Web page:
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Choe v. United States

United States District Court, N.D. Indiana, Hammond Division

November 21, 2019

CHONG CHOE, Plaintiff,



         This matter is before the Court on Plaintiff and Defendant Liberty Mutual Commercial Market's (“Liberty”) Stipulation of Dismissal without Prejudice [ECF No. 25].[1] Plaintiff filed his Complaint [ECF No. 2] on July 31, 2019.

         Subsequently, on November 11, 2019, the Plaintiff and Defendant Liberty filed a Stipulation of Dismissal Without Prejudice [ECF No. 25]. The parties stipulated that claims against Liberty would be dismissed without prejudice, pursuant to Federal Rule of Civil Procedure 41(a)(1)(A)(ii). Stipulated dismissals under Rule 41(a)(1)(A)(ii) do not require judicial approval. See Fed. R. Civ. P. 41(a)(1)(A)(ii) (stating that “the plaintiff may dismiss an action without a court order by filing . . . a stipulation of dismissal signed by all parties who have appeared”); Jenkins v. Vill. of Maywood, 506 F.3d 622, 624 (7th Cir. 2007) (noting that a voluntary dismissal under Rule 41(a)(1) is effective upon the filing of the stipulation); McCall-Bey v. Franzen, 777 F.2d 1178, 1185 (7th Cir. 1985) (“Rule 41(a)(1)(A)(ii) requires that the stipulation be filed in court, and the date of filing is the date the dismissal takes effect.”). However, Rule 41(a) speaks in terms of dismissing an “action” but does not mention the dismissal of individual claims. See Berthold Types Ltd. v. Adobe Sys. Inc., 242 F.3d 772, 776 (7th Cir. 2001) (noting that Rule 41(a)(1) speaks in terms of dismissing an action, not a claim). Therefore, a stipulation for dismissal is ineffective here because the claims asserted against the remaining Defendants are part of the same “action” as the claims against Liberty that the stipulation seeks to dismiss.

         This Court follows the reasoning set forth in Gatling v. Nickel, 275 F.R.D. 495 (E.D. Wis. 2011), where the district court invoked Rule 41(a)(2) to dismiss individual claims-but not the entire action-pursuant to a stipulation of the parties. The Gatling court noted the general consensus that Rule 41(a) provides for the voluntary dismissal of an action as opposed to individual claims. Gatling, 275 F.R.D. at 496. However, the court further stated:

On the other hand, it should be noted that Rule 41(b), which allows a defendant to move for involuntary dismissal, permits the movant to request and the court to grant dismissal of the entire action, or particular claims. Fed.R.Civ.P. 41(b). While certain cases have read this dichotomy to indicate that Rule 41(a) thus does not permit dismissal of individual claims, else it would so state, see Hells Canyon Preservation Council v. U.S. Forest Serv., 403 F.3d 683, 689 n. 7 (9th Cir. 2005), it does show that Rule 41 contemplates, more generally, a court's power to dismiss individual claims. Further, the cases which prohibit dismissal of individual claims under Rule 41(a) have tended to do so in an adversarial context, that is for example, the defendant opposed dismissal or the plaintiff attempted to characterize a dismissal as voluntary on appeal. It would seem needlessly constraining, where Rule 41 otherwise contemplates dismissal of individual claims, to prohibit the dismissal of individual claims under Rule 41(a) where both parties have stipulated to such. Thus, the court is satisfied that it has the power to enter an order in this situation.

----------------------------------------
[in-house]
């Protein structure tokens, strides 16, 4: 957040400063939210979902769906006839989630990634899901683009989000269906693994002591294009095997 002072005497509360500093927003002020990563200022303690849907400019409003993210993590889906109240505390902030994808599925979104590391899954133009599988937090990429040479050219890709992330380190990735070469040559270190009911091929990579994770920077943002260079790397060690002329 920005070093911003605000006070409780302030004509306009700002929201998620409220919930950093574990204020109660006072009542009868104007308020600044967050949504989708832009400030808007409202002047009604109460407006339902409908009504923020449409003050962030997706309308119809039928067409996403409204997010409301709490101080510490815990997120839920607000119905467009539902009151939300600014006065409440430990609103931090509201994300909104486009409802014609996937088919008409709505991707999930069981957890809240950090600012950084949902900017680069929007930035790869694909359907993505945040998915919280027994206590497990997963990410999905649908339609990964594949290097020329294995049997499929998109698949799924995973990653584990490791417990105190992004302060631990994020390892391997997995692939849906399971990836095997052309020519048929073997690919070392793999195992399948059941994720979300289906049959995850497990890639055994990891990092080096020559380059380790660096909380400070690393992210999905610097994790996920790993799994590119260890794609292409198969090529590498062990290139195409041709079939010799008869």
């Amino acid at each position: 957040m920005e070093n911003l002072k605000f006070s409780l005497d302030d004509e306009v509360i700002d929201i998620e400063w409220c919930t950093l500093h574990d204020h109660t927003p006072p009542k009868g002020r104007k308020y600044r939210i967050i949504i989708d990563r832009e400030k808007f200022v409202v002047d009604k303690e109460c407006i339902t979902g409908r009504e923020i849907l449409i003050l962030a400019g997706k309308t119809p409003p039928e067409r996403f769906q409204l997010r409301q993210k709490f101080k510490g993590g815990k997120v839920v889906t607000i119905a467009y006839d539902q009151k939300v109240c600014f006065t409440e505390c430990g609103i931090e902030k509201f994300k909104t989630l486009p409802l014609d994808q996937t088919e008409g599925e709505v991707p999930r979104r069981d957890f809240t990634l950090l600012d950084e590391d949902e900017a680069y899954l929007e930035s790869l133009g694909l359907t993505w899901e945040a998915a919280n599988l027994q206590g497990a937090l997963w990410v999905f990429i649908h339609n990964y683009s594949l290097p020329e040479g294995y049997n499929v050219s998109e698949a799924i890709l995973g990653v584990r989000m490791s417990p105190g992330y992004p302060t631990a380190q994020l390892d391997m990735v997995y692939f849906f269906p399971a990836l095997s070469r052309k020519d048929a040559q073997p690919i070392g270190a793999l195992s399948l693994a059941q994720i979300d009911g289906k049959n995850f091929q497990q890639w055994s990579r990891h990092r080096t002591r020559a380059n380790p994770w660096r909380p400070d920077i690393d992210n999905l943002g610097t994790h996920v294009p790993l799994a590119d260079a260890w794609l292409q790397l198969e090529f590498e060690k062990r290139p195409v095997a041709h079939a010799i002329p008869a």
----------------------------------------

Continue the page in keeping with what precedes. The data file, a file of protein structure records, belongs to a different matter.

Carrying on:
Gatling, F.R.D. at 496.[2]

         In consideration of the procedural context of this case, the Court finds that it has the power, as the court did in Gatling, to enter an order pursuant to Rule 41(a)(2) to dismiss certain claims. The Court further finds that dismissal of the claims against Defendant Liberty is appropriate because the context in which dismissal is sought is not adversarial and there is no prejudice to either party in allowing the dismissal. It would serve no purpose here, where the parties have stipulated to the dismissal, to require the Plaintiff to move to amend his complaint (or construe the stipulation as a motion to amend), for which leave would be freely granted, and then require the Defendant to defend the new complaint.


         Having construed the parties' Stipulation for Dismissal Without Prejudice as a request for a Court order, the Court, pursuant to Federal Rule of Civil Procedure 41(a)(2), GRANTS the dismissal [ECF No. 25] and ORDERS that Plaintiff's Complaint against Defendant Liberty Mutual Commercial Market is DISMISSED without prejudice.

         SO ORDERED.



[1] Plaintiff also filed a Stipulation of Dismissal with Defendant United States that will be addressed in a separate order.

[2] Other courts have required that a plaintiff who wishes to drop some claims but not others should do so by amending the complaint pursuant to Rule 15. See, e.g., Cedar Lake Ventures I, LLC v. Town of Cedar Lake, Ind., No. 2:10-cv-255, 2010 WL 3927508, at *2 (N.D. Ind. Oct. 4, 2010) (converting “faulty” Rule 41(a)(2) motion into a Rule 15 motion to amend the complaint); Bibbs v. Newman, 997 F.Supp. 1174, 1177 (S.D. Ind. 1998) (“A motion to dismiss voluntarily a single claim in a ...

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